Examples exist where music is used in the “intro” of a multimedia cartographic application. In the intro (an opening sequence before the main applications (maps) can be read and used), music usually creates a link between the theme and/or geographical location of the map(s), as known from the film industry, where music is often linked and associated with real or fictional locations (e.g. Star Wars, The Fresh Prince of Bel-Air or the ‘Boom Chica Boom’ song, by Johnny Cash, pointing to the ‘Wild West’ in the opening theme of Bonanza). In other words, music ‘welcomes’ the user/reader/spectator and “invokes a broader geographical context” (Pulsifer et al. 2007, p 208).

A multimedia cartographic example is an intro song sequence of Irish folk in an interactive and audiovisual map tutorial for studying Irish placenames (Edler and Dodt 2010). In an interactive atlas, dedicated to different nautical Antarctica explorations, classical music (String Quartet No. 3 by Wolfgang A. Mozart) introduces the Cook expedition (1772–75). Here, music (of the similar historical period) creates an aesthetic environment (Pulsifer et al. 2007; Siekierska and Armenakis 2007). Accompanying geographical locations and attributes by corresponding music is also a familiar strategy found in video games, where spatial stories are told based on interactive maps or map-like applications, such as Super Mario World or Sim City (Edler and Dickmann 2016, 2017; Grimshaw 2014; Théberge 2005).

In other multimedia cartographic applications, music is also used as a variable encoding and transporting geographical contents which cannot be received from the graphics. In a map on Canada’s international trade relations (1976–2000), musical sequences and their different levels of loudness (see Krygier 1994) represent Canada’s trade balance with different world regions (Brauen and Taylor 2008). Using the ambiguous map title “Rock Music”, different particle sizes determined in sediment analyses of the Matanuska Glacier (Alaska) are represented by song sequences in another audiovisual map (Helmuth and Davis 2004). Compared to other sound variants, music is however rarely used in audiovisual cartography.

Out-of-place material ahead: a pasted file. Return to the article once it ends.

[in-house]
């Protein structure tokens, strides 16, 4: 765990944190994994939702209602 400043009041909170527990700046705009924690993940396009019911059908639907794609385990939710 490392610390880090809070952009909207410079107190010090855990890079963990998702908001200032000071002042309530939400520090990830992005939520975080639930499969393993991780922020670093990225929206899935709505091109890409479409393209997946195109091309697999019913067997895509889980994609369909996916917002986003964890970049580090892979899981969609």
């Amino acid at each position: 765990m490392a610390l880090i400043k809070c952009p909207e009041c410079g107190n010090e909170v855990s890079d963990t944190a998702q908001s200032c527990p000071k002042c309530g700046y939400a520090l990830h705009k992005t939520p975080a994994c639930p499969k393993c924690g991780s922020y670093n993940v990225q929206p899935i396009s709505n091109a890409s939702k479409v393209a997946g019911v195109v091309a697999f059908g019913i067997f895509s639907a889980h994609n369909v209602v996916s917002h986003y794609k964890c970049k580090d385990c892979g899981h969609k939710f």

2.4 Audiorealstic Recordings/Simulations of the ‘Soundscape’

By ‘nature’, audiorealistic recordings or computer-generated simulations of what can be acoustically experienced in the (physical) landscape (“soundscape”, Schafer 1977) are closely linked. The signifier (sound element) and the signified (sound emitting object in the landscape) can have a high level of correspondence (‘iconicity’) in a map (Edler et al. 2012). An audiorealistic sound sequence can ‘echo’ an audible part of the whole concept it is supposed to represent (‘pars pro toto’), comparable to graphic icons (such as pictograms) in mono-sensory (visual-only) maps. An example for this is a recorded sound sequence of a ringing bell (in graphics, for, e.g. a Christian cross) representing locations of Catholic or Protestant churches or monasteries. The other sound variants introduced above would either need a legend to establish a proper cartographic communication (abstract sounds) or could only handle a language-based component to put across the meaning (speech), or would—even in the case of using recordings of a well-known church song—suppose a much higher degree of (socio-)cultural background knowledge to decode and understand the signified object properly.

The example sketched above—ringing bell representing church, but Catholic or Protestant (?)—also indicates the degree of uncertainty carried over by ‘pars pro toto audiorealistic sounds’, which—in a bad case of cartographic communication—may also end up in “unpredictable sound/image interactions” (Caquard et al. 2008). In the review of existing audiovisual maps containing audiorealistic sound elements, it becomes obvious that this variant of sound is more often used in large-scale maps (see also Aiello et al. 2016; Brauen 2014; Thirion 2007; Scharlach 2002)—to guarantee a high level of soundscape appropriateness and to avoid the problem of unpredictable uncertainty (Aiello et al. 2016; Axelsson 2015).